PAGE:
The Canaanite Water Tunnel (used for approximately 1200 years) until King Hezekiah built a new tunnel, which resulted in this tunnel becoming permanently dry. Today, visitors who don’t want to get wet can walk through this tunnel.
Photo Credit: Deror_avi – GNU Free Documentation License

During the time of the very righteous King Hezekiah, the world’s undisputed superpower was the ruthless Assyrian Empire. They were conquering the known world at that time and had never lost a battle (let alone a war). They were the largest army up until then, with 185,000 troops (see 2 Kings: 19:35), (to put it into perspective, about 300 years later when Alexander the Great conquered most of the known world, he had less than 40,000 troops). After the Assyrian King Sennacherib had destroyed the other walled cities of Judea, including Lachish (for more on that incredible site, click here), his troops began to march towards Jerusalem. In preparation for the war, Hezekiah built a new city wall (see 2 Chronicles 32:5. For more on this site, click here). He also wanted to ensure that his enemies would have no access to water (as mentioned, the Canaanite tunnel which was still in use at that time had holes in it which watered the gardens below and would have provided ample water to the sieging Assyrians). Therefore, Hezekiah sealed up the Upper Gihon Spring (which flowed through today’s “Dry tunnel”) and rediverted the water underground, leading it westwards to a pool at the bottom of the City of David (see 2 Chronicles 32:30). He then dammed and built a wall around, so the water was entirely within Jerusalem’s city walls, and not accessible to the attacking Assyrians. For many tourists to Israel, walking through this very water tunnel is one of the highlights of their trip.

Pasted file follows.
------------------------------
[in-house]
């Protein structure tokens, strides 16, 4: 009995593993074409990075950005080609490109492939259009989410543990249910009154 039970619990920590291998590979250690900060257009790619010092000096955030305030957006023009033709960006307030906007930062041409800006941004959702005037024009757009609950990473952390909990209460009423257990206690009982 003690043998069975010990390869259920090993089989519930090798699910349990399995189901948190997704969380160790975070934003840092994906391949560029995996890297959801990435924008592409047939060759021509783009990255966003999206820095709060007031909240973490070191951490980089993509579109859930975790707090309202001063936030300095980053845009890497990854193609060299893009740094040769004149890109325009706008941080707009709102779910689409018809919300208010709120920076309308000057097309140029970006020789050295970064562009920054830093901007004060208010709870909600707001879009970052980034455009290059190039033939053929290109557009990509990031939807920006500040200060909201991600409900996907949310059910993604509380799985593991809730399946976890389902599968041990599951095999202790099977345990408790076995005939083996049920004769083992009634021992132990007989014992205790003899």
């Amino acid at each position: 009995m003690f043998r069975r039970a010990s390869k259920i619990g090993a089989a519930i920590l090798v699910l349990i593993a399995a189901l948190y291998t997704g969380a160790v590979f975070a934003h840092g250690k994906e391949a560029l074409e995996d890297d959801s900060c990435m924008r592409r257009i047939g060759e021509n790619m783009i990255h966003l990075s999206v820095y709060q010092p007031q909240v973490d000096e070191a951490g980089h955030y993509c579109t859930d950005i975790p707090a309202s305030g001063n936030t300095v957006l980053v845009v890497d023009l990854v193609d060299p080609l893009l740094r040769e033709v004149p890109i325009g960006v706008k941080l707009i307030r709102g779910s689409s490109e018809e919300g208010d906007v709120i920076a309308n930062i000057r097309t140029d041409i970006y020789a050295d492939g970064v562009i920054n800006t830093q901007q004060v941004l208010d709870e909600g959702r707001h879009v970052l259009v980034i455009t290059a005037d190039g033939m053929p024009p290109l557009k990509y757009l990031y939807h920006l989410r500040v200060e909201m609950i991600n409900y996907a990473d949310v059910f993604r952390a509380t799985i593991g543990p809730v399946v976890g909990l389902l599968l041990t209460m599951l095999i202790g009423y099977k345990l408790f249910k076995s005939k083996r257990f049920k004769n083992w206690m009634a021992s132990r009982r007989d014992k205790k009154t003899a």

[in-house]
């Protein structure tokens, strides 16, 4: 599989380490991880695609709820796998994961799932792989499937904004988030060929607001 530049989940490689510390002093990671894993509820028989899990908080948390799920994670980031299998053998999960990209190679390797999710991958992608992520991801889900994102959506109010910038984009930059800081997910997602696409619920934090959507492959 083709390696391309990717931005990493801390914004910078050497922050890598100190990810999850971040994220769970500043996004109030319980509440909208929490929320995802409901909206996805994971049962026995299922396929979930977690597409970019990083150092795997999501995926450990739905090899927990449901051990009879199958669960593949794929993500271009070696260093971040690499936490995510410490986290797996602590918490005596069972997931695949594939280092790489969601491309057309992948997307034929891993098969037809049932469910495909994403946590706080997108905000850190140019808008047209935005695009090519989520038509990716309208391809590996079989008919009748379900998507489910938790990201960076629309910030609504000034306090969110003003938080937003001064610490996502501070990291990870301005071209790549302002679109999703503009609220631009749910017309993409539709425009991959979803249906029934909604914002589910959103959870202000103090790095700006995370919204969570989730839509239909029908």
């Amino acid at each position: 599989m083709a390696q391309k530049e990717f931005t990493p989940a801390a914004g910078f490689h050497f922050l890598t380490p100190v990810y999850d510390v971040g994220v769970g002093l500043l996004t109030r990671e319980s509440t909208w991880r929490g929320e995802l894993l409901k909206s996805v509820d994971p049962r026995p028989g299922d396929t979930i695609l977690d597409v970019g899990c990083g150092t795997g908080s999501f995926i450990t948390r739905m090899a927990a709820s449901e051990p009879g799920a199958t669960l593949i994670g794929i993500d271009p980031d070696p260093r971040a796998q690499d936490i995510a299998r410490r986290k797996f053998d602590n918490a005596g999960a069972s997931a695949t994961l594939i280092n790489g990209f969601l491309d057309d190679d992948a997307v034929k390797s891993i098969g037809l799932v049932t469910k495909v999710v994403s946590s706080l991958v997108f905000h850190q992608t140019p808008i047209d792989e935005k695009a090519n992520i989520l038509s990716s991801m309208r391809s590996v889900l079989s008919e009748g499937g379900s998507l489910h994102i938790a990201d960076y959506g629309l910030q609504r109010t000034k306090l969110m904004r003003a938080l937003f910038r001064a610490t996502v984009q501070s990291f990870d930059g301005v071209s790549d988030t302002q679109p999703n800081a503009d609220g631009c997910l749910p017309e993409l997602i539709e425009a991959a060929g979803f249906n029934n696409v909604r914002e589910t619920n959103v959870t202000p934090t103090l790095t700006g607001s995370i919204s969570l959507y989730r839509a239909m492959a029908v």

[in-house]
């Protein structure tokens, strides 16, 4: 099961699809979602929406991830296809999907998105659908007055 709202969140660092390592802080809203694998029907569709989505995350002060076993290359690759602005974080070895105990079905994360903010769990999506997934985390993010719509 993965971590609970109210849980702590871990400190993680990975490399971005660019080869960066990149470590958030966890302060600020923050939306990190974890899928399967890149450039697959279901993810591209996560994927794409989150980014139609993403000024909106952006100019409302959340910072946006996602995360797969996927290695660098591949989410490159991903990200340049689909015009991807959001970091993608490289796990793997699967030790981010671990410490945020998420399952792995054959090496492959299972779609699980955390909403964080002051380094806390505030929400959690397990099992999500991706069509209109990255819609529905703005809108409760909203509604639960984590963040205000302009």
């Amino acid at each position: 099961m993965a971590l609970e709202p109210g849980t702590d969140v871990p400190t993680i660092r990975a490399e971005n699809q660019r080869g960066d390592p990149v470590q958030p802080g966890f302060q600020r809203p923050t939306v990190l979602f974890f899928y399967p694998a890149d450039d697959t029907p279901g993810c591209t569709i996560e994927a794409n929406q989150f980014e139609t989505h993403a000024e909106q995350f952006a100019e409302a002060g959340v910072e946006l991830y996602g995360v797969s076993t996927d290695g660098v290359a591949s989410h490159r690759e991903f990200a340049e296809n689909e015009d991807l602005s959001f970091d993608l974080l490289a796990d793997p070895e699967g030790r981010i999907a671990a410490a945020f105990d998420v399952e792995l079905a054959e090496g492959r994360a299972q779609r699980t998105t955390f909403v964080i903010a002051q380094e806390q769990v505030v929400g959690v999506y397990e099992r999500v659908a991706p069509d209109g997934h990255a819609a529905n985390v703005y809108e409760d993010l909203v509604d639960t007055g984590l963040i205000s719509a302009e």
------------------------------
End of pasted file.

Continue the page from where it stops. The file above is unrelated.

Hezekiah built a new tunnel which rediverted the flow of water from the Canaanite tunnel to the Shilioach (Siloam) Pool) at the foot of the City of David. Tourists have the option to walk through these very tunnels.